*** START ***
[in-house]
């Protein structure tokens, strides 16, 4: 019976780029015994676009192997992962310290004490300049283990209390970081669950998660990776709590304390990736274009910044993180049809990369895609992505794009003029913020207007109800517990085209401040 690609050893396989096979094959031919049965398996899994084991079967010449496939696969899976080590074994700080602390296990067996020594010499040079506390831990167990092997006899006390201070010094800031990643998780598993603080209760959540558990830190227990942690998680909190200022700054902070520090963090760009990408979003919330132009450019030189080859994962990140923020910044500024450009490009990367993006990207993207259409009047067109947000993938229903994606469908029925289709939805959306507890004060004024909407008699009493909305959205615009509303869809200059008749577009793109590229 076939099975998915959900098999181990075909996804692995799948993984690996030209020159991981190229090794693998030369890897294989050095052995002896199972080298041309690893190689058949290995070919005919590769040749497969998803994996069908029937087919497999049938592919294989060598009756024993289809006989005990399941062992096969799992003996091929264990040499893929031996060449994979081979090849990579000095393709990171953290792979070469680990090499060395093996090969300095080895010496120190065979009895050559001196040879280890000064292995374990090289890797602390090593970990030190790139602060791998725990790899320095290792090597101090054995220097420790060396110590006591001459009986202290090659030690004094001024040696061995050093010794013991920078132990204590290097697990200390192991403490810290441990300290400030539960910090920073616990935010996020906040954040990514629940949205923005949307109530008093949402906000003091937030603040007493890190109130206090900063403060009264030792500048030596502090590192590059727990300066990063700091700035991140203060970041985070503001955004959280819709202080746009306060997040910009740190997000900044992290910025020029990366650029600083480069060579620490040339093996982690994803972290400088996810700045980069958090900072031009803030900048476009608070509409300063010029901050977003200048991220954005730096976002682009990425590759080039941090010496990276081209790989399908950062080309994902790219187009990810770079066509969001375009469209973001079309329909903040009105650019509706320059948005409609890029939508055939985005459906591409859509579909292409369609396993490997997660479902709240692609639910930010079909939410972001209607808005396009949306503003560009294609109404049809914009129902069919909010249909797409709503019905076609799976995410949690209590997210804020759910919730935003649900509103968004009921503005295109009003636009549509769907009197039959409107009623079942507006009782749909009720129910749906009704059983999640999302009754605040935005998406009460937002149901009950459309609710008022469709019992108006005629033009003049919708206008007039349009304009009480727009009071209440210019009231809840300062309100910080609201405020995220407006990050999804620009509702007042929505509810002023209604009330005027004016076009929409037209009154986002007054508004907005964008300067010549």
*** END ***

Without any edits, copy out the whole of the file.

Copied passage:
[in-house]
């Protein structure tokens, strides 16, 4: 019976780029015994676009192997992962310290004490300049283990209390970081669950998660990776709590304390990736274009910044993180049809990369895609992505794009003029913020207007109800517990085209401040 690609050893396989096979094959031919049965398996899994084991079967010449496939696969899976080590074994700080602390296990067996020594010499040079506390831990167990092997006899006390201070010094800031990643998780598993603080209760959540558990830190227990942690998680909190200022700054902070520090963090760009990408979003919330132009450019030189080859994962990140923020910044500024450009490009990367993006990207993207259409009047067109947000993938229903994606469908029925289709939805959306507890004060004024909407008699009493909305959205615009509303869809200059008749577009793109590229 076939099975998915959900098999181990075909996804692995799948993984690996030209020159991981190229090794693998030369890897294989050095052995002896199972080298041309690893190689058949290995070919005919590769040749497969998803994996069908029937087919497999049938592919294989060598009756024993289809006989005990399941062992096969799992003996091929264990040499893929031996060449994979081979090849990579000095393709990171953290792979070469680990090499060395093996090969300095080895010496120190065979009895050559001196040879280890000064292995374990090289890797602390090593970990030190790139602060791998725990790899320095290792090597101090054995220097420790060396110590006591001459009986202290090659030690004094001024040696061995050093010794013991920078132990204590290097697990200390192991403490810290441990300290400030539960910090920073616990935010996020906040954040990514629940949205923005949307109530008093949402906000003091937030603040007493890190109130206090900063403060009264030792500048030596502090590192590059727990300066990063700091700035991140203060970041985070503001955004959280819709202080746009306060997040910009740190997000900044992290910025020029990366650029600083480069060579620490040339093996982690994803972290400088996810700045980069958090900072031009803030900048476009608070509409300063010029901050977003200048991220954005730096976002682009990425590759080039941090010496990276081209790989399908950062080309994902790219187009990810770079066509969001375009469209973001079309329909903040009105650019509706320059948005409609890029939508055939985005459906591409859509579909292409369609396993490997997660479902709240692609639910930010079909939410972001209607808005396009949306503003560009294609109404049809914009129902069919909010249909797409709503019905076609799976995410949690209590997210804020759910919730935003649900509103968004009921503005295109009003636009549509769907009197039959409107009623079942507006009782749909009720129910749906009704059983999640999302009754605040935005998406009460937002149901009950459309609710008022469709019992108006005629033009003049919708206008007039349009304009009480727009009071209440210019009231809840300062309100910080609201405020995220407006990050999804620009509702007042929505509810002023209604009330005027004016076009929409037209009154986002007054508004907005964008300067010549």